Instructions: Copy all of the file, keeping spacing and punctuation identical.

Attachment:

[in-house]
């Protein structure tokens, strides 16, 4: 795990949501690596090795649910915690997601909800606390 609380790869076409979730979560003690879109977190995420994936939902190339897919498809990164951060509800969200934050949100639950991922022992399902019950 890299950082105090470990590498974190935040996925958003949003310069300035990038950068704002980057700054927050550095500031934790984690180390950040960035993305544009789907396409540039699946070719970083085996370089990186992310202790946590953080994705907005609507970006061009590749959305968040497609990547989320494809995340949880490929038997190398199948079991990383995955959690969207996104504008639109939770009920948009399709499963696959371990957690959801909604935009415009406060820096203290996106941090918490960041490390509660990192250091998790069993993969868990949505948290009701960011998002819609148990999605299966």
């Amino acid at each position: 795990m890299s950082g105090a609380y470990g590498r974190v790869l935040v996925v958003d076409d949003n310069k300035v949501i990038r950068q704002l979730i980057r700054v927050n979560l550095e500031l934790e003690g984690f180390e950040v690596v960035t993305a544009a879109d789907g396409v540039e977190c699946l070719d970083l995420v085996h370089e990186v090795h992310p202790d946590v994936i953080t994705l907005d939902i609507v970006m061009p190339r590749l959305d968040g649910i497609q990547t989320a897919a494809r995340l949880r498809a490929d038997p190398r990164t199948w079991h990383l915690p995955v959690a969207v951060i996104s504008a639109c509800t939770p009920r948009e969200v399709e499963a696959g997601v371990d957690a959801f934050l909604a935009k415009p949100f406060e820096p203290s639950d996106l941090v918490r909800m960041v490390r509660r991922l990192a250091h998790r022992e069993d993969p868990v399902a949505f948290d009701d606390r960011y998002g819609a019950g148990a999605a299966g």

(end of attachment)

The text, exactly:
[in-house]
């Protein structure tokens, strides 16, 4: 795990949501690596090795649910915690997601909800606390 609380790869076409979730979560003690879109977190995420994936939902190339897919498809990164951060509800969200934050949100639950991922022992399902019950 890299950082105090470990590498974190935040996925958003949003310069300035990038950068704002980057700054927050550095500031934790984690180390950040960035993305544009789907396409540039699946070719970083085996370089990186992310202790946590953080994705907005609507970006061009590749959305968040497609990547989320494809995340949880490929038997190398199948079991990383995955959690969207996104504008639109939770009920948009399709499963696959371990957690959801909604935009415009406060820096203290996106941090918490960041490390509660990192250091998790069993993969868990949505948290009701960011998002819609148990999605299966």
């Amino acid at each position: 795990m890299s950082g105090a609380y470990g590498r974190v790869l935040v996925v958003d076409d949003n310069k300035v949501i990038r950068q704002l979730i980057r700054v927050n979560l550095e500031l934790e003690g984690f180390e950040v690596v960035t993305a544009a879109d789907g396409v540039e977190c699946l070719d970083l995420v085996h370089e990186v090795h992310p202790d946590v994936i953080t994705l907005d939902i609507v970006m061009p190339r590749l959305d968040g649910i497609q990547t989320a897919a494809r995340l949880r498809a490929d038997p190398r990164t199948w079991h990383l915690p995955v959690a969207v951060i996104s504008a639109c509800t939770p009920r948009e969200v399709e499963a696959g997601v371990d957690a959801f934050l909604a935009k415009p949100f406060e820096p203290s639950d996106l941090v918490r909800m960041v490390r509660r991922l990192a250091h998790r022992e069993d993969p868990v399902a949505f948290d009701d606390r960011y998002g819609a019950g148990a999605a299966g």